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Uganda’s very good laws are abused - IGG

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The Inspector General of Government, Justice Irene Mulyagonja.

The Inspector General of Government, Justice Irene Mulyagonja. PHOTO BY RACHEL MABALA. 

By Fredric Musisi

Posted  Wednesday, June 18  2014 at  01:00

In Summary

In this part of our series on the justice system, Inspector General of Gevernment and the spokesperson of the Prisons Service Commission tell us about their institutions.

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What is the relationship between the Inspector of Government and the Judiciary because the most commonly held view is that your office lies within the confines of the latter?

The IG does not fall under the judiciary and I think people should stop mixing the two. The Judiciary is the third arm of the state; it is an institution of its own established by Chapter 8 of the Constitution. The Judiciary has its own roles, can adjudicate between the IG and other bodies—like the ministries and other departments. The IG on the other hand is a different institution established by a completely different Chapter (13) and the roles of the two are completely different.
The IG is the watchdog which looks into processes in the judiciary; we can investigate a judicial officer where there are allegations but our powers over the judiciary are limited by Article 19 of the Inspectorate of Government’s Act in that we do not review judgments of any judicial officer and also do not interfere with their work.

The judiciary has time and again been named as one of the most corrupt institutions and we have seen less of your counteractive efforts. Did you simply give up or are there measures we are not aware of?

The IG receives many complaints. But as you may understand the judiciary has two types of judicial officers; those under the Public Service Commission [PSC] like judges and magistrates of all the courts, and others, largely, support staff under the supervision of the Ministry of Public Service like the court clerks, whom the IGG has no power over. So if, for example, a clerk took a bribe or did something wrong it is within the role of the Judicial Service Commission (JSC) to punish them and not the PSC.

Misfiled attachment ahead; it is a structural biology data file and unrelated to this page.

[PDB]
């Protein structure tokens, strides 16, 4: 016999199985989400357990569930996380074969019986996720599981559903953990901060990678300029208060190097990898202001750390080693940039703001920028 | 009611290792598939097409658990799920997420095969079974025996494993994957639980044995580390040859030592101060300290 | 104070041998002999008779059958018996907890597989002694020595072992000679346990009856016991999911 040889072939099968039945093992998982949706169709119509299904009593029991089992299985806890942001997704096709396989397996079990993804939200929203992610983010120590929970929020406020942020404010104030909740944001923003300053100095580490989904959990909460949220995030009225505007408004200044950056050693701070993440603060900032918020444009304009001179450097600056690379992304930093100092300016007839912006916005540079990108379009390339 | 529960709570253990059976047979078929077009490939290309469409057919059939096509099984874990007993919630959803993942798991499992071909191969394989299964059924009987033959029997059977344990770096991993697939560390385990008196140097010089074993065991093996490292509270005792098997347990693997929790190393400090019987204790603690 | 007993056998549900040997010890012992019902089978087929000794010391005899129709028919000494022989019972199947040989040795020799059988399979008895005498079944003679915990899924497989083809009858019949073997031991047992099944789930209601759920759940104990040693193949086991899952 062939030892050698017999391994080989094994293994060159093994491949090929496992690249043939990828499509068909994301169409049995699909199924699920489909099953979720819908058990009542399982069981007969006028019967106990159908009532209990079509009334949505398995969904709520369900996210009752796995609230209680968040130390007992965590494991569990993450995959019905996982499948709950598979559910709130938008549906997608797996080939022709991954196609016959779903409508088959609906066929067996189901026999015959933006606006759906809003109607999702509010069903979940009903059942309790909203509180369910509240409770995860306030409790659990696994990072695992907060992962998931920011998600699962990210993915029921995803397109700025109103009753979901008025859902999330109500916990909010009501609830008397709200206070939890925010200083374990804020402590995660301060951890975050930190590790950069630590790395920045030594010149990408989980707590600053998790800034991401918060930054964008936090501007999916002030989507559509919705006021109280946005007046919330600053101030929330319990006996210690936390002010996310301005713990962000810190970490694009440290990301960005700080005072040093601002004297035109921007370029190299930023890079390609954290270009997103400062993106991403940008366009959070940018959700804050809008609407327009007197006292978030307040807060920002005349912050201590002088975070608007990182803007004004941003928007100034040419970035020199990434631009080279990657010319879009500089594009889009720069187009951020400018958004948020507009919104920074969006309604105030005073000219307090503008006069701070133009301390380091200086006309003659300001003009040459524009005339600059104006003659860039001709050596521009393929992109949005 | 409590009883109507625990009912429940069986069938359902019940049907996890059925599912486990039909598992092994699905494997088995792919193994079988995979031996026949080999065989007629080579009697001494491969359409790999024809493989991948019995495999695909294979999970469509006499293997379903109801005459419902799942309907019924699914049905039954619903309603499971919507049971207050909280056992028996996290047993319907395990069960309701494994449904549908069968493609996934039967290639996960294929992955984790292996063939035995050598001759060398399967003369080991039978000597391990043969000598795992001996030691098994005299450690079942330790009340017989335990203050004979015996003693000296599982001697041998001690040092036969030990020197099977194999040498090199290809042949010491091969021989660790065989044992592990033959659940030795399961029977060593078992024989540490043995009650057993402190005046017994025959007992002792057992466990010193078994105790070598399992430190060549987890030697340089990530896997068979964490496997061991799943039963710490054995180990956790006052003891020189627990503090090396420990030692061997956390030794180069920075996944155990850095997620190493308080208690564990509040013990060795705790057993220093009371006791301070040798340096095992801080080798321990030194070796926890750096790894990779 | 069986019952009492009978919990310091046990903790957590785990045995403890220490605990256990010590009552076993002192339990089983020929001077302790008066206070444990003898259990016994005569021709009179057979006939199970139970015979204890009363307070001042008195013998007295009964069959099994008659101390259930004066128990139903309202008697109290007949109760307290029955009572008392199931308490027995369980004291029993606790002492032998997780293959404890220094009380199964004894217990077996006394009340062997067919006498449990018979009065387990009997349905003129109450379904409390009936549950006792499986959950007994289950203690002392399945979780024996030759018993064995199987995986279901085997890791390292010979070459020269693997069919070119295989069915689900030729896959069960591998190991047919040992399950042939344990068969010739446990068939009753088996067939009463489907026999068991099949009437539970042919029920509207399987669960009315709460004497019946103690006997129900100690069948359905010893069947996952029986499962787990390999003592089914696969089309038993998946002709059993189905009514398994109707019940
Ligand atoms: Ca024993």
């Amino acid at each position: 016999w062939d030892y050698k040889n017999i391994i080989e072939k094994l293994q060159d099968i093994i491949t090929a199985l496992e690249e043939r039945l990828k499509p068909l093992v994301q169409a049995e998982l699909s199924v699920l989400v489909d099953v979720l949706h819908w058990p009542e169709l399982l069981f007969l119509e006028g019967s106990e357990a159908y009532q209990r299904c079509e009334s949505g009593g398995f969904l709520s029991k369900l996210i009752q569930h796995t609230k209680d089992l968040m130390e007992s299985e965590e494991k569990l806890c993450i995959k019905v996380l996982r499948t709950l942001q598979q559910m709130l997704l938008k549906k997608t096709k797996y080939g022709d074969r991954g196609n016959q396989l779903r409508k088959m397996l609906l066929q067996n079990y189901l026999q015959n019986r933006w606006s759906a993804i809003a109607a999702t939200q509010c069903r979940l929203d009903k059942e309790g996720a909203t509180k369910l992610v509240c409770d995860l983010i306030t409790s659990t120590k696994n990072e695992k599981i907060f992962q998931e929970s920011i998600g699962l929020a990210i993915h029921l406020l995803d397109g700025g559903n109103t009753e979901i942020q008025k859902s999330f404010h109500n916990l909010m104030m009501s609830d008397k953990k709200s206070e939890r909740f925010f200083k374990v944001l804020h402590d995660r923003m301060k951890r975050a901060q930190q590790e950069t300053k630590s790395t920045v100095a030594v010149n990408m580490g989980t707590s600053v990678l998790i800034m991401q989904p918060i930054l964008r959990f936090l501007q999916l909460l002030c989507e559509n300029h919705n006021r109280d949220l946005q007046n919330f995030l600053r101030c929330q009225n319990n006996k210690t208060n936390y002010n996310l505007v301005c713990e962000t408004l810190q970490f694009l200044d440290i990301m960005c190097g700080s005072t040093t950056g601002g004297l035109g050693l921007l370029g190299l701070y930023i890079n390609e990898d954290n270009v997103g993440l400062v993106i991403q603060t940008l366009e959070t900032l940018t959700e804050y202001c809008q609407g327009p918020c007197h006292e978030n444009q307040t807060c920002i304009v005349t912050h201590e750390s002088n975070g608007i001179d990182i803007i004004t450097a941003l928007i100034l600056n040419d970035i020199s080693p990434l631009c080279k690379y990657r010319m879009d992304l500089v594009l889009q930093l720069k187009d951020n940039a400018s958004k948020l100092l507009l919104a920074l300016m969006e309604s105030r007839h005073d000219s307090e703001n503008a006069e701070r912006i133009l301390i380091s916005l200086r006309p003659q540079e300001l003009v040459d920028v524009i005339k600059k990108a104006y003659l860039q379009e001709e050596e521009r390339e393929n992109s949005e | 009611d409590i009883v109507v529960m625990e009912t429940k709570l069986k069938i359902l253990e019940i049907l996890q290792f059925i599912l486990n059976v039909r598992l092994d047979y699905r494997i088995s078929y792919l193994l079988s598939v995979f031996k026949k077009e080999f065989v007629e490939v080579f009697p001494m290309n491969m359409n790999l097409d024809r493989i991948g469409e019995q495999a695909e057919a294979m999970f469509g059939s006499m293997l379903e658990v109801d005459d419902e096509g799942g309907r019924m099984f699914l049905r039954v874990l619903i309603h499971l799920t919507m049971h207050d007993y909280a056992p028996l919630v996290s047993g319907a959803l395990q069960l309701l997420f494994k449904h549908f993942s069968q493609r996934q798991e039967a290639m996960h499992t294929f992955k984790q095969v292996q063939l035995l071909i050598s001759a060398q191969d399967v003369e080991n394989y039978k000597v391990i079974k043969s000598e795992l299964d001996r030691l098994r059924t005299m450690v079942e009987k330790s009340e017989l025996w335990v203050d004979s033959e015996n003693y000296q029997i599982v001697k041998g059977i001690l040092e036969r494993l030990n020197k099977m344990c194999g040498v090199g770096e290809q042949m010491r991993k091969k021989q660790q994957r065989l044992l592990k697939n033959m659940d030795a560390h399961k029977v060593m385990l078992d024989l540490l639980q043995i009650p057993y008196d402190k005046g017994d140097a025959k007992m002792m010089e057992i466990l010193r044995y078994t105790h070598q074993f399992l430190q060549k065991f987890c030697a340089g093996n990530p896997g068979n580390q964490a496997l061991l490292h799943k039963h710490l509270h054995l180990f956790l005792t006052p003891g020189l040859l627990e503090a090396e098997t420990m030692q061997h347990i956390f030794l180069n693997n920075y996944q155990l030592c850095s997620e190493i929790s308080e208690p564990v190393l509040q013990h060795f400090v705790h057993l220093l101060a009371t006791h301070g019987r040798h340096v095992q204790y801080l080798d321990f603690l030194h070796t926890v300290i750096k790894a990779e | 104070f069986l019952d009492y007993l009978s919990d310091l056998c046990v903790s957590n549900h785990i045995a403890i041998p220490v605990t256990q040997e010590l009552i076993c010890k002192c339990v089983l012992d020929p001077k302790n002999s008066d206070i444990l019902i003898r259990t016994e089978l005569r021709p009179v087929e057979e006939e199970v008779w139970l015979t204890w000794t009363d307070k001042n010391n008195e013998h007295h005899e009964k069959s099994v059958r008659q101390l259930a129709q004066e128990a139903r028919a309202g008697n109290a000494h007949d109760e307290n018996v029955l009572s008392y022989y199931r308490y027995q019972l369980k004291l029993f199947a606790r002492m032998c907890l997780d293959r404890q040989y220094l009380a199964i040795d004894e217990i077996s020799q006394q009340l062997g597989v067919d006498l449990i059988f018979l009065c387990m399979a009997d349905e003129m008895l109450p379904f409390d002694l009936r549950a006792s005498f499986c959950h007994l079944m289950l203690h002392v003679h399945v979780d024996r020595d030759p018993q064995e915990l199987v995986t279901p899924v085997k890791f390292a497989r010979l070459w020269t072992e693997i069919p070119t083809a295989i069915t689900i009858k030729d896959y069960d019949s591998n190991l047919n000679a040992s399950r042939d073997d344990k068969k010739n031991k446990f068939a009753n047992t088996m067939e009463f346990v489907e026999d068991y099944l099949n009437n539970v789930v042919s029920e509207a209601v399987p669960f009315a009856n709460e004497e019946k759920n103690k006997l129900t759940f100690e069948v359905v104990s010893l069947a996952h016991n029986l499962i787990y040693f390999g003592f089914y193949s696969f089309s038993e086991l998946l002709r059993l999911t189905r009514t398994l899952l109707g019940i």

And I think this is one of the problems of the Judiciary. Although they appear to be an institution in charge of their processes, they have no control over the conduct of some of their officers.

So is the problem with the courts?

We have no issues with the courts especially the Anti-Corruption Court where our cases are heard; it handles them expeditiously. However in the upcountry courts, we experience lots of delays. But then those delays cannot be said to be in respect of cases of corruption, they are delays of the courts.

So who is to blame?

I cannot blame any specific person, except that the advocates (lawyers) are playing on the minds of everybody. You know we have a very good Constitution which provides rights for the people of Uganda but these people sometimes use these rights to abuse the processes of the courts and the Constitution. And the judges cannot send them away. They receive and sometimes issue orders to stop investigations and prosecutions. And most of them are interim orders which are issued without first hearing the other side.

Is this something we should blame on the framers of our constitution, and which need amendments?

I think it is better the way it is, because for some reason, judicial officers need to be independent. The Constitution says the judiciary is independent and any officer exercising the mandate ought to have a free mind. So if judicial officers are going to exercise their powers while the IGG is hovering on their work every time, it would have a bigger effect.

Its other processes outside the law that affects efforts to combat corruption. The judiciary cannot stop an investigation but can quash a report issued by the IGG given precedence or other issues. Case in point is one Karuma where they argued that we did not find corruption so why did they issue orders of quashing the process? But as investigators [Police & IGG] we are also wondering about the increasing cases of orders from the judiciary preventing investigations. Cases are so many but I am forbidden to cite any in particular.

Since you took office what is your assessment of corruption in the judiciary?

I cannot provide an answer to corruption trends because any answer has to be based on data. If as the IGG one day we do an assessment benchmarking corruption from a base year then it’s possible to assess. The only thing I can say is that corruption is a crime. In a year when you receive so many cases the assumption will be that corruption is high and when you receive less, people will say it’s going down.

So why do you think corruption is prevailing?
Because I cannot tell whether it is reducing or increasing in the same way it is hard to tell why it is persistent.

You have been quoted so many times decrying the challenges faced by the office in trying to get work. How do you keep your head up?

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